Laura’s Take: Not that what you’re saying isn’t important to your significant other, but sometimes it can be too much for them to handle. Imagine having a long, stressful day at work and coming home to only more stress? No one wants that. When you’re so close to a person, your moods are sometimes intertwined. For instance, I know that when I get in a depressed mood, Kris gets into that same mood. So if your complaining to your significant other, chances are, you’re only going to put them in a bad mood as well. I understand that sometimes, you just need to talk to somebody. It’s hard sometimes when you really need a shoulder to cry on, or complain on. You just don’t want to seem like all you do is complain (not attractive on anyone). Something that helps me is writing. If you like writing a personal journal, great, but some people don’t. I’m one of those people who feels that when you’re writing a journal, you’re writing to no one.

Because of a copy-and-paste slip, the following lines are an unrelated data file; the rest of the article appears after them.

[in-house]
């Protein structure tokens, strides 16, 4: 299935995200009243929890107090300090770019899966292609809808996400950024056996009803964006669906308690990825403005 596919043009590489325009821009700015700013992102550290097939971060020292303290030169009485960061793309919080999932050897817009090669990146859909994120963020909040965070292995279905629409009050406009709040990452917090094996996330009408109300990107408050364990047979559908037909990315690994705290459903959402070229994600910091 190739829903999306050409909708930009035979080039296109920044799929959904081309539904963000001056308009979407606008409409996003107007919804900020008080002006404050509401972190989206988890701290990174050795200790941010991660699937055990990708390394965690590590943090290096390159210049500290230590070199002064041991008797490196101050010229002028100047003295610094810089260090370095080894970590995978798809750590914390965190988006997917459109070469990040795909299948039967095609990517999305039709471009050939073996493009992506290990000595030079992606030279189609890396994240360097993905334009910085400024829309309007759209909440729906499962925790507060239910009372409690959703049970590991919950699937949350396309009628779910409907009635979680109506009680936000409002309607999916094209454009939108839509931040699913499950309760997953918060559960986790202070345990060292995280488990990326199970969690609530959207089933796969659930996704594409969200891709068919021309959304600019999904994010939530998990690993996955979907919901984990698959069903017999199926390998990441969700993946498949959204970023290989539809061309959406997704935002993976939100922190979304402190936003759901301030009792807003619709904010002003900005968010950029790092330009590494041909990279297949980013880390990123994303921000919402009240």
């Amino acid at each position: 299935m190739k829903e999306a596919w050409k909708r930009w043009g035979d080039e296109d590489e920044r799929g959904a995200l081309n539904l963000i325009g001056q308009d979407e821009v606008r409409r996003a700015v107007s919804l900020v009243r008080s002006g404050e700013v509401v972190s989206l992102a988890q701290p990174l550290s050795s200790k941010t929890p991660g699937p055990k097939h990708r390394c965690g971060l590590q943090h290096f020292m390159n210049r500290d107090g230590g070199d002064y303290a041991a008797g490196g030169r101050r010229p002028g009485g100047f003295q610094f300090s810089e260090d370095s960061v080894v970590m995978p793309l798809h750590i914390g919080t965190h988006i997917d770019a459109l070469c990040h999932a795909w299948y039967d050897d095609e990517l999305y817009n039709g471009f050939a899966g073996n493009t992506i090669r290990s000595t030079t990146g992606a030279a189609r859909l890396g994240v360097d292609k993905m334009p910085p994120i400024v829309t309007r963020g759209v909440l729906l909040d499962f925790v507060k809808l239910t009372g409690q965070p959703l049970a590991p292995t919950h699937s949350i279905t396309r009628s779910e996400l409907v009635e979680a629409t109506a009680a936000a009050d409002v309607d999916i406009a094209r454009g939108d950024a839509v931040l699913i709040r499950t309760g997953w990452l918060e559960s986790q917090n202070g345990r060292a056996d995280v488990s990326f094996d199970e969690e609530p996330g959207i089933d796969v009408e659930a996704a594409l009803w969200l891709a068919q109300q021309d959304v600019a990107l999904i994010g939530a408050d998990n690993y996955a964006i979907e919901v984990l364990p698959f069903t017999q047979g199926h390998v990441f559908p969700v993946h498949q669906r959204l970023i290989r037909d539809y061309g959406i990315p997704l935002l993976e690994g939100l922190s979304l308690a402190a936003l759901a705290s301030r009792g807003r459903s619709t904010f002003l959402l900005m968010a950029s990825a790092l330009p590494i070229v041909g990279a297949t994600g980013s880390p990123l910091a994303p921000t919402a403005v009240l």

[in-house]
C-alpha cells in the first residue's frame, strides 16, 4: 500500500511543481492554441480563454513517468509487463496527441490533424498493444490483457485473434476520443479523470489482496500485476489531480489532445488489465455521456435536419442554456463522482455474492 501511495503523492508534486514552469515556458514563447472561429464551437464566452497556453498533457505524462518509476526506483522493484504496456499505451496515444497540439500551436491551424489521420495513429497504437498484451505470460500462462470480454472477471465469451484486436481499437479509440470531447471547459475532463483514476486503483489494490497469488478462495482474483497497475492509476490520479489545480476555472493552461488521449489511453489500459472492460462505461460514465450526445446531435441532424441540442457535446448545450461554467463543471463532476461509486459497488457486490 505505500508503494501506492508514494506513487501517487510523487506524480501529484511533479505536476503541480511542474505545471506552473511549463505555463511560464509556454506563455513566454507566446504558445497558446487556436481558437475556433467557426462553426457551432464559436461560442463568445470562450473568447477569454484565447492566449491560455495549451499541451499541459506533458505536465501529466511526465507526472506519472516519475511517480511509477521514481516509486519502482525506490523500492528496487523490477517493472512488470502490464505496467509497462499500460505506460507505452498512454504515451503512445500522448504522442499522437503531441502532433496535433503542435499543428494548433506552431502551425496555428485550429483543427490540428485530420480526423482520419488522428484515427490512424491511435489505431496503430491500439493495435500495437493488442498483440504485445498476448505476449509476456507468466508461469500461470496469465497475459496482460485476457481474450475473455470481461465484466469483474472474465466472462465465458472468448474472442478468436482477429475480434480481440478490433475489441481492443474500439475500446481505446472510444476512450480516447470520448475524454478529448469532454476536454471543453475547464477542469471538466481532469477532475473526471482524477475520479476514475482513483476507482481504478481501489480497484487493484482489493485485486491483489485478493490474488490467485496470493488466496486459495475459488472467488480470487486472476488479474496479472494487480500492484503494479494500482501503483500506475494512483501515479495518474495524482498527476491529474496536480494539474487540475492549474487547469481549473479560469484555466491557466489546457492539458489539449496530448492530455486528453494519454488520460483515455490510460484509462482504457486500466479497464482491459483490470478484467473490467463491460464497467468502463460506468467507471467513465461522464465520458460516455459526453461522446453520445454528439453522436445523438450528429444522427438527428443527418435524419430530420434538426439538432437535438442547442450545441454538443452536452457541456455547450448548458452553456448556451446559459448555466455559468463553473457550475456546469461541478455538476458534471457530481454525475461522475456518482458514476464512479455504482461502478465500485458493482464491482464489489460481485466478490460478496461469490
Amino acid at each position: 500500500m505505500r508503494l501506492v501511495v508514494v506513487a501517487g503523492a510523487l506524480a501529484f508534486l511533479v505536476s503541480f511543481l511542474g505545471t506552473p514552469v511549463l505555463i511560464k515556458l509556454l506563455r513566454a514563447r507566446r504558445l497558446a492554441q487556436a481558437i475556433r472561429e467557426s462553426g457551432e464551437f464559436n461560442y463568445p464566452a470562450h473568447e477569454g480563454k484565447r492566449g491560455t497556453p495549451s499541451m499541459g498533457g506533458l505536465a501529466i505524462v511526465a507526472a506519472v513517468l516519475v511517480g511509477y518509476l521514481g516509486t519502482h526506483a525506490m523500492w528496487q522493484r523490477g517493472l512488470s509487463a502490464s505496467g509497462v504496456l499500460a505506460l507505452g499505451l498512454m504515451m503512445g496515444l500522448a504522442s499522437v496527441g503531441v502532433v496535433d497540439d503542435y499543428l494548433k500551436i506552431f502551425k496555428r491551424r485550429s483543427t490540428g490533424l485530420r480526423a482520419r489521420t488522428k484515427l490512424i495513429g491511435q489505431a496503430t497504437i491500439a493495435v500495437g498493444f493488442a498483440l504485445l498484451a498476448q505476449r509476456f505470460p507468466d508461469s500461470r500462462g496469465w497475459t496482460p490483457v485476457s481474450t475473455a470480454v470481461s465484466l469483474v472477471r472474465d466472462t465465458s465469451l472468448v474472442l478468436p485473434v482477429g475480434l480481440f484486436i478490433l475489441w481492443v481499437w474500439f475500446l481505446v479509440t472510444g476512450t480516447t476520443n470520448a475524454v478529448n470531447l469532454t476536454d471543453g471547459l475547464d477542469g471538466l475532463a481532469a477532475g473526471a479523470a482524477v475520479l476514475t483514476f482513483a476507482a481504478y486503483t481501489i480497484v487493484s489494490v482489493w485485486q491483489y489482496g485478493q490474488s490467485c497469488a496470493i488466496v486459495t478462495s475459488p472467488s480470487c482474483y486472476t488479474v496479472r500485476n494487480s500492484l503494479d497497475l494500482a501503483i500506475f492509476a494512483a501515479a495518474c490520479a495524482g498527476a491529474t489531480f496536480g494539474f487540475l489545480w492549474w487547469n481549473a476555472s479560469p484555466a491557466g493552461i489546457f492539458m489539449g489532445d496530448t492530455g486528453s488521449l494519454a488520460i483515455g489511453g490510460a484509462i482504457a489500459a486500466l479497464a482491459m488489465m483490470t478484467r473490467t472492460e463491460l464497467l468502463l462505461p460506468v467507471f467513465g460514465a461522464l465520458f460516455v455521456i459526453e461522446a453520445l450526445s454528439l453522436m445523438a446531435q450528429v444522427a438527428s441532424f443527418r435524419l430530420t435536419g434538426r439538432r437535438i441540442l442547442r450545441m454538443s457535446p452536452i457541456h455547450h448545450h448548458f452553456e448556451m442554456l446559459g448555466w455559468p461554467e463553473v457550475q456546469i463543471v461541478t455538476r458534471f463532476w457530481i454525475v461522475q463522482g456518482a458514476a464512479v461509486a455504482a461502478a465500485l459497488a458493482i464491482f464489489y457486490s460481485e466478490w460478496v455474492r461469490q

So this is what I do… I log into my e-mail and address the letter to Kris. Then I pretty much start writing the e-mail as if it were a journal, typing whatever I’m thinking at the time. It’s a really good method because I still get it off my chest, while I’m not complaining Kris’ ear off. After writing about what’s bugging me, I start feeling better and I can write some nice thoughts in my e-mail as well. It’s a good technique that seems to be working pretty good for me.
Kris’ Take: I agree with this to a point. If it’s just mindless complaining about anything and everything, then yes, please take the be quiet card. If you have a genuine concern, or just had a horrible day, I don’t mind you complaining away. I only role my eyes when I hear LFCs (Loud Frequent Complainers). There’s a couple at work; no matter what the issue, they must complain, and they must make it known to everyone. These people need a dunce cap and to sit in the corner.